Five lessons for leaders from Mayor Bloomberg

feature-bloomberg-200While the impact of Hurricane Sandy in the US spread far and wide, the New York/New Jersey area took the worst hit. The scenes of flooding, fires and dangling construction crane were truly stunning.

In the run-up to the storm, a friend of mine wrote that we were likely to see lots of examples of leadership this week. She was certainly right. Some dramatic examples that come to mind are the US Coast Guard’s helicopter rescue of the HMS Bounty crew off North Carolina (see the video here) and New York City firefighters rescuing residents from a waterlogged inferno in Rockaway, Queens.

A less dramatic but equally visible example of leadership this week has come from New York City mayor Mike Bloomberg. With multiple press conferences before, during and after the storm, Bloomberg has kept his citizens informed and, in the process, given a seminar on how to do leadership communications in a crisis. If you haven’t seen one of the mayor’s press conferences, it’s worth a look to see how he does it. I’ve watched excerpts from a few of them today and read through some of the transcripts.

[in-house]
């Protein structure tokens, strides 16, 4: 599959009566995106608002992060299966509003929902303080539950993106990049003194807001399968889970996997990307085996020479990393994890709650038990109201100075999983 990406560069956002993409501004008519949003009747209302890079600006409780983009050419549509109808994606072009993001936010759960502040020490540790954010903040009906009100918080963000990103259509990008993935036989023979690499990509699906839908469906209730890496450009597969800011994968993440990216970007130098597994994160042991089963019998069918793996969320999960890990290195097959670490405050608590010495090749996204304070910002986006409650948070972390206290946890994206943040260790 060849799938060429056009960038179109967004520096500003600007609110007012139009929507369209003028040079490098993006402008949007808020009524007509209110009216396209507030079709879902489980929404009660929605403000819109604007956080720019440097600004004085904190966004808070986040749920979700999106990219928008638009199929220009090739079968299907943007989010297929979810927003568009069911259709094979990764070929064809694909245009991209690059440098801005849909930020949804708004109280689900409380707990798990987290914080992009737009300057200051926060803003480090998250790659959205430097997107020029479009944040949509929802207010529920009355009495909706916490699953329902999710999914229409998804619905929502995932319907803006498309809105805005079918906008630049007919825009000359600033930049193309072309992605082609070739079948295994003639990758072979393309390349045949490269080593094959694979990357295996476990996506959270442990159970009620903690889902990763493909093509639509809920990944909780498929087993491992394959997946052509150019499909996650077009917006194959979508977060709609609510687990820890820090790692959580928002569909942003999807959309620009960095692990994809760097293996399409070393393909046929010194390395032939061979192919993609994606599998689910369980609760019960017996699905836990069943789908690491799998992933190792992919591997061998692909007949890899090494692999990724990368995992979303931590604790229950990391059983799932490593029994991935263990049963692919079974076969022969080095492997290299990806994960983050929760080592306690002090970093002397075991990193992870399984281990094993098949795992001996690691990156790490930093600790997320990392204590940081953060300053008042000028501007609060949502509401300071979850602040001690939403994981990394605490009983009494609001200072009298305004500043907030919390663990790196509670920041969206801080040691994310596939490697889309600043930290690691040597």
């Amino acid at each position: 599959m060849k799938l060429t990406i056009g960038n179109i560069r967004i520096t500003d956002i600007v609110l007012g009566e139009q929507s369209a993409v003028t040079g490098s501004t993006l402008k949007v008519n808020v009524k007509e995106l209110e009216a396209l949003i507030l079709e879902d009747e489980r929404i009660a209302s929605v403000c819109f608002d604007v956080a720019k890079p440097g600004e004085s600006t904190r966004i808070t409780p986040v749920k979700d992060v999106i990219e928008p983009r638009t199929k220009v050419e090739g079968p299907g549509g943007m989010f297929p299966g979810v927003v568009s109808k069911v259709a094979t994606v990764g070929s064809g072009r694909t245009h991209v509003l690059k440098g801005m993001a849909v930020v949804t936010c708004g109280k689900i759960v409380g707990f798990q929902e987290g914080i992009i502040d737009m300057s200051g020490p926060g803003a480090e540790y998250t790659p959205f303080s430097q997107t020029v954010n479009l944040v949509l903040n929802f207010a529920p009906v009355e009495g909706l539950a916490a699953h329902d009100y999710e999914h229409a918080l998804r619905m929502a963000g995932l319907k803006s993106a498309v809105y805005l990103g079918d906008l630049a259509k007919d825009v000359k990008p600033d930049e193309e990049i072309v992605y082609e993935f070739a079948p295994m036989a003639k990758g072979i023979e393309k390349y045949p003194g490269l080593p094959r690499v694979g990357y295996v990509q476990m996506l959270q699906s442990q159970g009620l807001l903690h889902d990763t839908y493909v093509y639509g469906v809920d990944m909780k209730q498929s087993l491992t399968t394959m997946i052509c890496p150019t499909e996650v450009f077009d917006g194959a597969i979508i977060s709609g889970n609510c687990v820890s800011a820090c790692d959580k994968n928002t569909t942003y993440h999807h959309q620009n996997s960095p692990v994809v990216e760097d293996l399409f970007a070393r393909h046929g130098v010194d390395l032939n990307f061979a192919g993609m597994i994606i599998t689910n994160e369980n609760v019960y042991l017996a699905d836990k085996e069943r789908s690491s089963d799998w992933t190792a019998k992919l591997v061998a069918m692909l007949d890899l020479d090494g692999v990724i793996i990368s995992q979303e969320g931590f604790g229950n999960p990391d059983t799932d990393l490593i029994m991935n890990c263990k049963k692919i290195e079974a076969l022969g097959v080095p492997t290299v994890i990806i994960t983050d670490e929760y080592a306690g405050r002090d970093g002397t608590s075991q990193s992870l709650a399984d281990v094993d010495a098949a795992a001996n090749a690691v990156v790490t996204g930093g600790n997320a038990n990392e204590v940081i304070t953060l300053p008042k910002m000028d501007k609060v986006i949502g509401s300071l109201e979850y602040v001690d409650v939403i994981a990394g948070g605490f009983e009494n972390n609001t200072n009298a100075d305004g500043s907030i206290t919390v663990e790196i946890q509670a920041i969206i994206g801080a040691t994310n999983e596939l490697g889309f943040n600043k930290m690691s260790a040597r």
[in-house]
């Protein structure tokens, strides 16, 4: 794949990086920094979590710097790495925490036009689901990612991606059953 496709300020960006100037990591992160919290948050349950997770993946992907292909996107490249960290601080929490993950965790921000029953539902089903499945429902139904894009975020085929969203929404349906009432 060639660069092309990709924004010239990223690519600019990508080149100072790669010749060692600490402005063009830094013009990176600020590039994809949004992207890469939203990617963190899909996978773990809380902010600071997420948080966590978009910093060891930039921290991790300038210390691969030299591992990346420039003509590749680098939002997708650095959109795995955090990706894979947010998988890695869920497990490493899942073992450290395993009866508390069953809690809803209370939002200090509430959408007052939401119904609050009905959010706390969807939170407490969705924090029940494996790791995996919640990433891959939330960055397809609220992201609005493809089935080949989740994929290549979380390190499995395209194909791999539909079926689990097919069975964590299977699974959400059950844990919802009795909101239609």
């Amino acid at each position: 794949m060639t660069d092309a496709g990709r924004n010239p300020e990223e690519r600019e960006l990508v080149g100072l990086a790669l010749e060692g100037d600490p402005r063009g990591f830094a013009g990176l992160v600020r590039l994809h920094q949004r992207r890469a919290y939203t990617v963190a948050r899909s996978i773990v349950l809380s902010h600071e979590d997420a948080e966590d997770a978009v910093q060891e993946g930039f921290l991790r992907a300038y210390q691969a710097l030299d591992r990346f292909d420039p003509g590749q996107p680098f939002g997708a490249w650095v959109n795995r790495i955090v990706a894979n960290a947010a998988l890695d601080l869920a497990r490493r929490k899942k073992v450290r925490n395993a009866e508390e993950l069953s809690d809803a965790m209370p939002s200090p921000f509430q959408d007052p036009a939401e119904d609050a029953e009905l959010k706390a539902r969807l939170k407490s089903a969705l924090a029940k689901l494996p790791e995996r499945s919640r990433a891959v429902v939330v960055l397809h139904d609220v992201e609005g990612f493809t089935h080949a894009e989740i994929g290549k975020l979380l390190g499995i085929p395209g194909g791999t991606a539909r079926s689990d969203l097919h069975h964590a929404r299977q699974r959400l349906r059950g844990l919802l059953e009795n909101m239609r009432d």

Here are five lessons I’ve learned about crisis communications from Mayor Mike:

1. Project quiet confidence

As I’ve written here before (long before Hurricane Sandy), leaders create the weather; not literally, obviously, but leaders influence the response of others by how they show up. In all of his briefings, Bloomberg showed up prepared, appropriately concerned and quietly confident that his extended team and his citizens would respond to the storm in the most effective way possible. His quiet confidence likely gave confidence to others in a challenging situation.

2. Be consistent and frequent

I don’t know the exact schedule that Bloomberg has had for his pressers but it looks like he was up for 20 to 30 minutes in the morning and afternoon on the days before, during and after Sandy. Establishing an operating rhythm for his communications enabled him to get his team’s messages out consistently. Keeping people informed helps keep them calm.

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